Apple Rust Mite, Aculus schlechtendali (Nalepa)

I. Introduction: Apple rust mite (ARM) is a tiny mite living an apple foliage. This eriophyid lives in apple orchards world-wide. Although more abundant in unsprayed trees, it is common in managed blocks. High population densities can cause injury, but more usual populations are beneficial because ARM is an alternative food source for the predatory mite, Amblyseius fallacis, and the black hunter thrips, Leptothrips mali.

II. Hosts: Apple, including crabs, and possibly pear.

III. Description: ARM are elongate triangular mites, pale yellow or off-white in color (Plate 49). They are barely discernible using a hand lens (7/1000 inch; 160-175 microns long, ca. 0.2 mm). ARM possess only two pairs of legs (mites generally have four pairs).

IV. Biology: Winter-form females overwinter in dormant buds and under loose bark on 1-year-old shoots. Mites move into fruit buds between tight cluster and pink, and into vegetative buds as they swell. Mites feed on flower receptacles and fruitlets in May and June. Females deposit eggs on the undersides of leaves, giving rise to males and summer form females. There are several generations before winter-form females appear in July, possibly in response to the hardening of buds. These females return to overwintering quarters at this time. Presence of apple rust mites can condition foliage so that it is less suitable for development of ERM.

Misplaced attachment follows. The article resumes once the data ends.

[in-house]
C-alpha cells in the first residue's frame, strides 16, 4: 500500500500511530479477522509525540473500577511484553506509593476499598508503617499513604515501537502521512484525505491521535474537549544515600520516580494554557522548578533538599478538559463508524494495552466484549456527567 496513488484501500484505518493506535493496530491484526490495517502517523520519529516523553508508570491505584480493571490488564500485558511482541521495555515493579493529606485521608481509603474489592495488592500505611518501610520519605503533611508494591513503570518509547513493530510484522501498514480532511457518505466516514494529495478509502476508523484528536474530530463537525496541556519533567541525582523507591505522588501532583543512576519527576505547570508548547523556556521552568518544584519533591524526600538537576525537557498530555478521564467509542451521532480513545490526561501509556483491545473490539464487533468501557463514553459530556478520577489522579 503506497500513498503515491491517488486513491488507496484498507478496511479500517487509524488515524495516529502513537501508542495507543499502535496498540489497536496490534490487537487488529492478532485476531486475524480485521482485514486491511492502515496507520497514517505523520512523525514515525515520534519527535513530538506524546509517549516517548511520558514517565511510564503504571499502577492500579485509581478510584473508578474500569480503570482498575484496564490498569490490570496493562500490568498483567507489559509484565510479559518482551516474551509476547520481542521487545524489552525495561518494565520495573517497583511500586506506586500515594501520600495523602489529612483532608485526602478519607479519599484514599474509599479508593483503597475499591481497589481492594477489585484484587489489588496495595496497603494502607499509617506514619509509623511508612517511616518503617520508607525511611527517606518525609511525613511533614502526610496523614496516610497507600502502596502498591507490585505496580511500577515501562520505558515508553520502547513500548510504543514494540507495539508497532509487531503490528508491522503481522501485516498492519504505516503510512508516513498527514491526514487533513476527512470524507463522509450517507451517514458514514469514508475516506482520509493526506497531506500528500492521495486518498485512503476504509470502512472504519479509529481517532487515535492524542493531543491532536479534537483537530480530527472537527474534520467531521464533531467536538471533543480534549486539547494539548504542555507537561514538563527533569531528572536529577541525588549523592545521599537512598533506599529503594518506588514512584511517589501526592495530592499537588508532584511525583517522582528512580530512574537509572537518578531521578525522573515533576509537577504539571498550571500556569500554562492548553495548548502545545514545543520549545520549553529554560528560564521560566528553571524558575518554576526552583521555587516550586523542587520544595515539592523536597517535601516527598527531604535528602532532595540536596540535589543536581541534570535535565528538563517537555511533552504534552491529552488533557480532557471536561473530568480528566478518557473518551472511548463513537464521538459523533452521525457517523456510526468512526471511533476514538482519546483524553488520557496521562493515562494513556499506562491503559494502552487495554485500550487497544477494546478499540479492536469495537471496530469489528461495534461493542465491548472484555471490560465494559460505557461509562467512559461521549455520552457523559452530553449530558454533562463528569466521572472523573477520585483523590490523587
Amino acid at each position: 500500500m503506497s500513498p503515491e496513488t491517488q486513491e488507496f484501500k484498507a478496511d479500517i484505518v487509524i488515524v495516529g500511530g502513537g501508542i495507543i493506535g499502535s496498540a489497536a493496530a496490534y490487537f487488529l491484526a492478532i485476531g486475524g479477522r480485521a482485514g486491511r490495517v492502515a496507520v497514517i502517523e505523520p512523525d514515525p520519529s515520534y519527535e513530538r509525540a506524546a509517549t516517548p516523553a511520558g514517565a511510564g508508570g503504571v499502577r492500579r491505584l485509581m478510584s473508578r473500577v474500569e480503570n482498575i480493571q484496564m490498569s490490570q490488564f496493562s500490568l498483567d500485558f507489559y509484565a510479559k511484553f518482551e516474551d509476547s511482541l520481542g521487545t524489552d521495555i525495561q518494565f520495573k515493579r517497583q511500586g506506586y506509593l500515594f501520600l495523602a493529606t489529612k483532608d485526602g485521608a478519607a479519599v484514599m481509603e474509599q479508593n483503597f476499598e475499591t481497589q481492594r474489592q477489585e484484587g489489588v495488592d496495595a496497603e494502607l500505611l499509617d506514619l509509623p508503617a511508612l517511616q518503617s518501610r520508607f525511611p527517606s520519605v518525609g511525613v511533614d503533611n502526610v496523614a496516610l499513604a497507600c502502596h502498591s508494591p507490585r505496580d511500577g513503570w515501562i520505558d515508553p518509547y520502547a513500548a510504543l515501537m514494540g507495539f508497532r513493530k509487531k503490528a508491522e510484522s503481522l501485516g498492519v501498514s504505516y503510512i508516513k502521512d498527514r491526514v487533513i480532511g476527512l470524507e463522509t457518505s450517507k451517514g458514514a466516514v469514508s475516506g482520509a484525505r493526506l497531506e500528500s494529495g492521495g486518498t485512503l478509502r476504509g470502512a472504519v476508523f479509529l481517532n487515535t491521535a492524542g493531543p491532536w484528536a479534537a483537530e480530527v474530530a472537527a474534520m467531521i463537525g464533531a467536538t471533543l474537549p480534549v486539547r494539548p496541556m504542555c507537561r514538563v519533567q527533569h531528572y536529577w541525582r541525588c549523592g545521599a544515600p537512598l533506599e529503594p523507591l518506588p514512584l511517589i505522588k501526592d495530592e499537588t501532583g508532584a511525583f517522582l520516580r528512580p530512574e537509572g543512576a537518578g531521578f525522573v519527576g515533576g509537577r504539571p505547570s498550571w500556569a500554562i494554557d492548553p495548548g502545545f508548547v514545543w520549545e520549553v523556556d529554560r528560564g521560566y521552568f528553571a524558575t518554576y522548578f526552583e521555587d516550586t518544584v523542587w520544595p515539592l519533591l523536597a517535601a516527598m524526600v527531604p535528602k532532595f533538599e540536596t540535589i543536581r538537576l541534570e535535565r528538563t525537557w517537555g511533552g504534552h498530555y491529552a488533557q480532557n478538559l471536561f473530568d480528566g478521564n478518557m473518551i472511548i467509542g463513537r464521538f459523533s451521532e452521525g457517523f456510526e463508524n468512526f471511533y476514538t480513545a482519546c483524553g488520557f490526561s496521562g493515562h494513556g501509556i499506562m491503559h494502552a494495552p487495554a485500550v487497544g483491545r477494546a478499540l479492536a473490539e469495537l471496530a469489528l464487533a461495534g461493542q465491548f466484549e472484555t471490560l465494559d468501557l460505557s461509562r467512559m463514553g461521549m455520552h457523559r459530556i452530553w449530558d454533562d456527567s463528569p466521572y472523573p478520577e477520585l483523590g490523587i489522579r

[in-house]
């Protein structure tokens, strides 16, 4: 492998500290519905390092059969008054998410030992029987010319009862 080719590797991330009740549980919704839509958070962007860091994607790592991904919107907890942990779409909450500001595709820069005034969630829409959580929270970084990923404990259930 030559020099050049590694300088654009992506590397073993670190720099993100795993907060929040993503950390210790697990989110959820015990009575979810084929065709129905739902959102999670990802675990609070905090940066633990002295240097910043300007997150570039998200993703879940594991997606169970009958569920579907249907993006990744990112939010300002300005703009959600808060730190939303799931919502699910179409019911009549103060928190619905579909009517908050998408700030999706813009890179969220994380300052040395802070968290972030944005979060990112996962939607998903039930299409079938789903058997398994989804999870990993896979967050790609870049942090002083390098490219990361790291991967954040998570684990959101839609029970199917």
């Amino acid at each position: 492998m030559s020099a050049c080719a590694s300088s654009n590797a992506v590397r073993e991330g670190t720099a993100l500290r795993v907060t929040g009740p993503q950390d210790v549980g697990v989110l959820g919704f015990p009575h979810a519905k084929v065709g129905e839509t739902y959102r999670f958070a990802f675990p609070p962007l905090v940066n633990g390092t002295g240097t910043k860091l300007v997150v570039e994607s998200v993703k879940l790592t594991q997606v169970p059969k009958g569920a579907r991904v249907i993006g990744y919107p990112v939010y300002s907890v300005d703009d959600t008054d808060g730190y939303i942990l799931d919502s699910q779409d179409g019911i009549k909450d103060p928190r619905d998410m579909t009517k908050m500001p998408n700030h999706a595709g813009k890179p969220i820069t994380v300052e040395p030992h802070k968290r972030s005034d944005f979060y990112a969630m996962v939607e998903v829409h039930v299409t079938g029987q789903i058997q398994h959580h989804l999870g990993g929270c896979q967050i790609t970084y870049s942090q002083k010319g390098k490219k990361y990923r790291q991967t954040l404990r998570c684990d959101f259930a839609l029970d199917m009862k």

V. Injury: ARM can cause a silvering of foliage (Plate 50), although population densities seldom reach damaging levels. If populations are very high, however, terminal growth will be affected and leaves will curl lengthwise and turn brown. ARM may feed on young fruit in May and June, damaging the epidermis and causing russeting.

VI. Monitoring: To assess summer populations, examine leaves with a hand lens. Although it is impractical to obtain accurate population counts with this method, if many are seen, consider more intensive sampling, ideally with a dissecting microscope. When concerned with russet, sample overwintering populations by examining under bud scales under magnification. Below these levels ARM is actually beneficial because it is an alternative food source for predatory mites. There is no threshold available for overwintering populations beneath bud scales.

This is taken primarily from a chapter by D.G. Pfeiffer, L.A. Hull, D.J. Biddinger, & J.C. Killian on apple indirect pests, reprinted with permission from Mid-Atlantic Orchard Monitoring Guide, published by NRAES, 152 Riley-Robb Hall, Ithaca, New York 14853-5701.
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